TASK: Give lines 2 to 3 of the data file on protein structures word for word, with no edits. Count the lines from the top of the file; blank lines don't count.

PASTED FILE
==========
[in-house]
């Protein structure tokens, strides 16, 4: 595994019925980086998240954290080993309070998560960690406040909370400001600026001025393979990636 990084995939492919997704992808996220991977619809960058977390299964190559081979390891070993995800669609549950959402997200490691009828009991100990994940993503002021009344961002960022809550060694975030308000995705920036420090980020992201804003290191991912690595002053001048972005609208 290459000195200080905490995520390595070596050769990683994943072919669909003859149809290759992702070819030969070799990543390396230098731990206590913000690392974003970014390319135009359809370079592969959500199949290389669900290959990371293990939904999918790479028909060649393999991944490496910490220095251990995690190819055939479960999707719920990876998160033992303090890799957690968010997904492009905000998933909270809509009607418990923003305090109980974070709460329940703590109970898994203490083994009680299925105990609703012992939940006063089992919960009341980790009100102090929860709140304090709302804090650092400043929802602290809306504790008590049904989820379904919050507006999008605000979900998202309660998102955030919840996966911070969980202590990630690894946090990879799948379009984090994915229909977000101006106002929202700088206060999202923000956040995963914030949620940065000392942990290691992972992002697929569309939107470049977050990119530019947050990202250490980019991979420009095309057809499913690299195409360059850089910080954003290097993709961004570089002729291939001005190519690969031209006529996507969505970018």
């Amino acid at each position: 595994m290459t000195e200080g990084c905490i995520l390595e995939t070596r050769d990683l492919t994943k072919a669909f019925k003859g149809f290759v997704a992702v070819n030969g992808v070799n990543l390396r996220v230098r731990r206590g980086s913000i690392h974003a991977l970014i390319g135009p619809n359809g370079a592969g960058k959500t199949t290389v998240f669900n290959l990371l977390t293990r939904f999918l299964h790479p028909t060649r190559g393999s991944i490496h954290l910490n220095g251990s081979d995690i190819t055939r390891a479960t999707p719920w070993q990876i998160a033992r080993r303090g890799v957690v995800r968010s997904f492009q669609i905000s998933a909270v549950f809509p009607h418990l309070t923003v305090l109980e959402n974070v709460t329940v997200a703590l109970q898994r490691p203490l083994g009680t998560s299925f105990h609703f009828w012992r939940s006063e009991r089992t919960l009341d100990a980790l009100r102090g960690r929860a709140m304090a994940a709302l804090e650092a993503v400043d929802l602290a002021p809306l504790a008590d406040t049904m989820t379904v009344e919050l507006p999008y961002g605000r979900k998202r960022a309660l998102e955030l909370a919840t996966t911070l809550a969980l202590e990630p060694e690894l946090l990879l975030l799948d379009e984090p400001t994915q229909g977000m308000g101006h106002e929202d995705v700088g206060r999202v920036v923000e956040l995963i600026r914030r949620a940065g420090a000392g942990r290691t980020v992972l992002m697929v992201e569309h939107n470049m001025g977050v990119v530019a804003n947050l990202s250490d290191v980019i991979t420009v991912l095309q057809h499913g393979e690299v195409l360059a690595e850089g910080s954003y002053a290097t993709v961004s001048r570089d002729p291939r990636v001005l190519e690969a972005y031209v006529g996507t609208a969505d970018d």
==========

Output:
């Protein structure tokens, strides 16, 4: 595994019925980086998240954290080993309070998560960690406040909370400001600026001025393979990636 990084995939492919997704992808996220991977619809960058977390299964190559081979390891070993995800669609549950959402997200490691009828009991100990994940993503002021009344961002960022809550060694975030308000995705920036420090980020992201804003290191991912690595002053001048972005609208 290459000195200080905490995520390595070596050769990683994943072919669909003859149809290759992702070819030969070799990543390396230098731990206590913000690392974003970014390319135009359809370079592969959500199949290389669900290959990371293990939904999918790479028909060649393999991944490496910490220095251990995690190819055939479960999707719920990876998160033992303090890799957690968010997904492009905000998933909270809509009607418990923003305090109980974070709460329940703590109970898994203490083994009680299925105990609703012992939940006063089992919960009341980790009100102090929860709140304090709302804090650092400043929802602290809306504790008590049904989820379904919050507006999008605000979900998202309660998102955030919840996966911070969980202590990630690894946090990879799948379009984090994915229909977000101006106002929202700088206060999202923000956040995963914030949620940065000392942990290691992972992002697929569309939107470049977050990119530019947050990202250490980019991979420009095309057809499913690299195409360059850089910080954003290097993709961004570089002729291939001005190519690969031209006529996507969505970018």
């Amino acid at each position: 595994m290459t000195e200080g990084c905490i995520l390595e995939t070596r050769d990683l492919t994943k072919a669909f019925k003859g149809f290759v997704a992702v070819n030969g992808v070799n990543l390396r996220v230098r731990r206590g980086s913000i690392h974003a991977l970014i390319g135009p619809n359809g370079a592969g960058k959500t199949t290389v998240f669900n290959l990371l977390t293990r939904f999918l299964h790479p028909t060649r190559g393999s991944i490496h954290l910490n220095g251990s081979d995690i190819t055939r390891a479960t999707p719920w070993q990876i998160a033992r080993r303090g890799v957690v995800r968010s997904f492009q669609i905000s998933a909270v549950f809509p009607h418990l309070t923003v305090l109980e959402n974070v709460t329940v997200a703590l109970q898994r490691p203490l083994g009680t998560s299925f105990h609703f009828w012992r939940s006063e009991r089992t919960l009341d100990a980790l009100r102090g960690r929860a709140m304090a994940a709302l804090e650092a993503v400043d929802l602290a002021p809306l504790a008590d406040t049904m989820t379904v009344e919050l507006p999008y961002g605000r979900k998202r960022a309660l998102e955030l909370a919840t996966t911070l809550a969980l202590e990630p060694e690894l946090l990879l975030l799948d379009e984090p400001t994915q229909g977000m308000g101006h106002e929202d995705v700088g206060r999202v920036v923000e956040l995963i600026r914030r949620a940065g420090a000392g942990r290691t980020v992972l992002m697929v992201e569309h939107n470049m001025g977050v990119v530019a804003n947050l990202s250490d290191v980019i991979t420009v991912l095309q057809h499913g393979e690299v195409l360059a690595e850089g910080s954003y002053a290097t993709v961004s001048r570089d002729p291939r990636v001005l190519e690969a972005y031209v006529g996507t609208a969505d970018d």